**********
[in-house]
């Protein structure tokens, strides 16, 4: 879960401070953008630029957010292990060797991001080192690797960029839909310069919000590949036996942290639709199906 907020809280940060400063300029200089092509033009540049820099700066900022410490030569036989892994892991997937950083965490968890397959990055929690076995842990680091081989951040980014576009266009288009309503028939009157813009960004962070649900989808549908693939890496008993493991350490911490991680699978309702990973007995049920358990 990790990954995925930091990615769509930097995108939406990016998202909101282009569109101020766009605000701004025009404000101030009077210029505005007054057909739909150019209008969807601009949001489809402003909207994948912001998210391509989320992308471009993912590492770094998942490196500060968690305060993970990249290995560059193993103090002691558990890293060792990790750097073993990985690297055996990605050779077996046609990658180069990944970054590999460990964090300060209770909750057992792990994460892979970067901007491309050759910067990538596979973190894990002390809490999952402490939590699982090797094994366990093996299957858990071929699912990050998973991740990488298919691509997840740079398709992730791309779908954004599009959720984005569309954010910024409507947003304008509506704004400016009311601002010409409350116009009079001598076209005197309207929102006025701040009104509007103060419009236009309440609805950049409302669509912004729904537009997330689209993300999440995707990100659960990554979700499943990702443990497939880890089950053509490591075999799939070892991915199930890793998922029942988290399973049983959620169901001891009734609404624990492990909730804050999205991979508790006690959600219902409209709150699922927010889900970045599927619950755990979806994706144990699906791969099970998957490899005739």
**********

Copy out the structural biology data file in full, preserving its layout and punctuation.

[in-house]
């Protein structure tokens, strides 16, 4: 879960401070953008630029957010292990060797991001080192690797960029839909310069919000590949036996942290639709199906 907020809280940060400063300029200089092509033009540049820099700066900022410490030569036989892994892991997937950083965490968890397959990055929690076995842990680091081989951040980014576009266009288009309503028939009157813009960004962070649900989808549908693939890496008993493991350490911490991680699978309702990973007995049920358990 990790990954995925930091990615769509930097995108939406990016998202909101282009569109101020766009605000701004025009404000101030009077210029505005007054057909739909150019209008969807601009949001489809402003909207994948912001998210391509989320992308471009993912590492770094998942490196500060968690305060993970990249290995560059193993103090002691558990890293060792990790750097073993990985690297055996990605050779077996046609990658180069990944970054590999460990964090300060209770909750057992792990994460892979970067901007491309050759910067990538596979973190894990002390809490999952402490939590699982090797094994366990093996299957858990071929699912990050998973991740990488298919691509997840740079398709992730791309779908954004599009959720984005569309954010910024409507947003304008509506704004400016009311601002010409409350116009009079001598076209005197309207929102006025701040009104509007103060419009236009309440609805950049409302669509912004729904537009997330689209993300999440995707990100659960990554979700499943990702443990497939880890089950053509490591075999799939070892991915199930890793998922029942988290399973049983959620169901001891009734609404624990492990909730804050999205991979508790006690959600219902409209709150699922927010889900970045599927619950755990979806994706144990699906791969099970998957490899005739």